March 15, 2016

On Friday, Denver Public Schools began releasing the Round 1 results of the 2016 SchoolChoice process, the means by which families across the city select schools of all varieties for their children for next year.  In addition to the placements for thousands of students, the results will tell us which schools are in the greatest demand and the participation rate by region.  This last number, perhaps the most important, is the percentage of families in each region who exercised their right to make an affirmative choice about their child’s school.

The implementation, and increased participation, in such a system is an enormous victory for families.  Prior to the current unified enrollment system, families were faced with dozens of competing application processes, including those that systematically limited access.  Today, the vast majority of families receive one of their top choices (though not all), and this means great things for both the opportunities their students receive and the agency they exert over their future.

There’s substantial research on the role of choice in society.  Among what I’ve read, the short summary goes as follows:  A strong degree of choice is critical to personal agency and living a fulfilling life, although enormous amounts of choice can be overwhelming.  No choices lead to helplessness.  At its best, our city-wide enrollment system should match these conclusions.  With transparent information and easy access, greater choice improves agency for families, but regional preferences and a simple system help make this choice accessible.  And, those who cannot or do not choose still receive a placement in their region.  Of course, the success of all this is predicated on each neighborhood having a strong set of choices, in this case high quality schools – and this is the single most important goal we must achieve as a city in the next five years.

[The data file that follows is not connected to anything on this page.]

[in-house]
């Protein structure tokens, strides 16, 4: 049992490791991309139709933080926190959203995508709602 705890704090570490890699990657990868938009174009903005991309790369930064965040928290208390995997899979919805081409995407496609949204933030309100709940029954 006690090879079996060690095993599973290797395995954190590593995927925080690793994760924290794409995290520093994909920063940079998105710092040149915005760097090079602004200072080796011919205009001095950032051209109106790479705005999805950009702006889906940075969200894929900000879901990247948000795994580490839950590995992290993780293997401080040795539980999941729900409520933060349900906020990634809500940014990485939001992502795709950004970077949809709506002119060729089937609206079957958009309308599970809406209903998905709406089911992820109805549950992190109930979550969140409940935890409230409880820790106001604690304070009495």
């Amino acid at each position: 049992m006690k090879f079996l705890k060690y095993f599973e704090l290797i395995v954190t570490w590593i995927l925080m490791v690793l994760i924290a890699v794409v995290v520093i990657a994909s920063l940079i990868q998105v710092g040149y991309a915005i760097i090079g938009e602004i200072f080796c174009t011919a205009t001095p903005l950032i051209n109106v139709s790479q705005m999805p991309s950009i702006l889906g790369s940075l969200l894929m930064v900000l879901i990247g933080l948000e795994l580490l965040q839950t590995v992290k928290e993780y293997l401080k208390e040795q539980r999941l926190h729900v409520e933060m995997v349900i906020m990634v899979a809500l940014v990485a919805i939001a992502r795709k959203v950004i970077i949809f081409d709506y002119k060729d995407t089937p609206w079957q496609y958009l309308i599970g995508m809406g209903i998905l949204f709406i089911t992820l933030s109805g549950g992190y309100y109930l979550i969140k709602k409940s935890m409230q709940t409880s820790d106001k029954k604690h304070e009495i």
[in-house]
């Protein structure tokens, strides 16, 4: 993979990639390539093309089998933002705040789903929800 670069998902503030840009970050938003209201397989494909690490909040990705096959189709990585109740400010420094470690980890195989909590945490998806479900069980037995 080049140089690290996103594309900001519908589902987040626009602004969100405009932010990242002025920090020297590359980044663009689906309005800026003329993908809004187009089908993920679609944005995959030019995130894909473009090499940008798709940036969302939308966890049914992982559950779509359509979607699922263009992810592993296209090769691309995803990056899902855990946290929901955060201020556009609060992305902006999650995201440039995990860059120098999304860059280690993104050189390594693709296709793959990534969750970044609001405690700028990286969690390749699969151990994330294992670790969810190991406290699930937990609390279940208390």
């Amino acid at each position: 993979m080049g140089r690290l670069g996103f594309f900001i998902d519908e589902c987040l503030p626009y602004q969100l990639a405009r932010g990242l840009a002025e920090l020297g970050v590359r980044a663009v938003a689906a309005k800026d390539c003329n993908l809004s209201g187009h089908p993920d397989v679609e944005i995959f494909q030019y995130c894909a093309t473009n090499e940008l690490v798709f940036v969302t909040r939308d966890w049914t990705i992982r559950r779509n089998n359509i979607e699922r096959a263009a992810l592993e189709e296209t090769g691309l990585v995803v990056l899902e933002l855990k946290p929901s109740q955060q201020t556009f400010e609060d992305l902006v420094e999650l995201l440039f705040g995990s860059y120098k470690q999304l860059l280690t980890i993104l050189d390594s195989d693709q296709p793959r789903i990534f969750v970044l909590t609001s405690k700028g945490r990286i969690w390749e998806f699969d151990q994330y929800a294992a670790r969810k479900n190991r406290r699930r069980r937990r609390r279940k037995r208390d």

Some would argue that a classic values-based tension in education is that between choice and equity, a concept of enormous importance to me and to STRIVE Prep. I don’t agree.  Our definition of equity is to base our work on what is just, not what is equal.  Through this lens, authentic choice for ALL families is critical to achieving equity.  The rich will always have choice, exercised through admission to private schools or by moving to a different district with different neighborhood school options.  All families deserve the same – and a robust system of excellent public school choices raises the accountability stakes for each school to meet the needs of its families.

At STRIVE Prep, choice is not just about a family choosing the right school for their scholar, it also means preparing students to make choices about their future.  On April 28th, our first class of seniors will claim their choice of a post-secondary opportunity at College Signing Day, witnessed by our entire network community at the Denver Coliseum. It means more than choosing between the colleges where they were accepted – it means choosing among the variety of college and career opportunities in our society based on their preparation and agency.  It means leaving high school knowing that they can do whatever they choose.

When we kick off our year with faculty each July, I share with our team that the way in which I know we have been successful is when a STRIVE Prep alum holds my job.  It’s symbolic of the leadership our scholars aspire to and the community transformation we all seek.

It all starts with a simple choice – of a school, of a college, of a career, of a future.

Thank you for joining us in choosing the future.

CG

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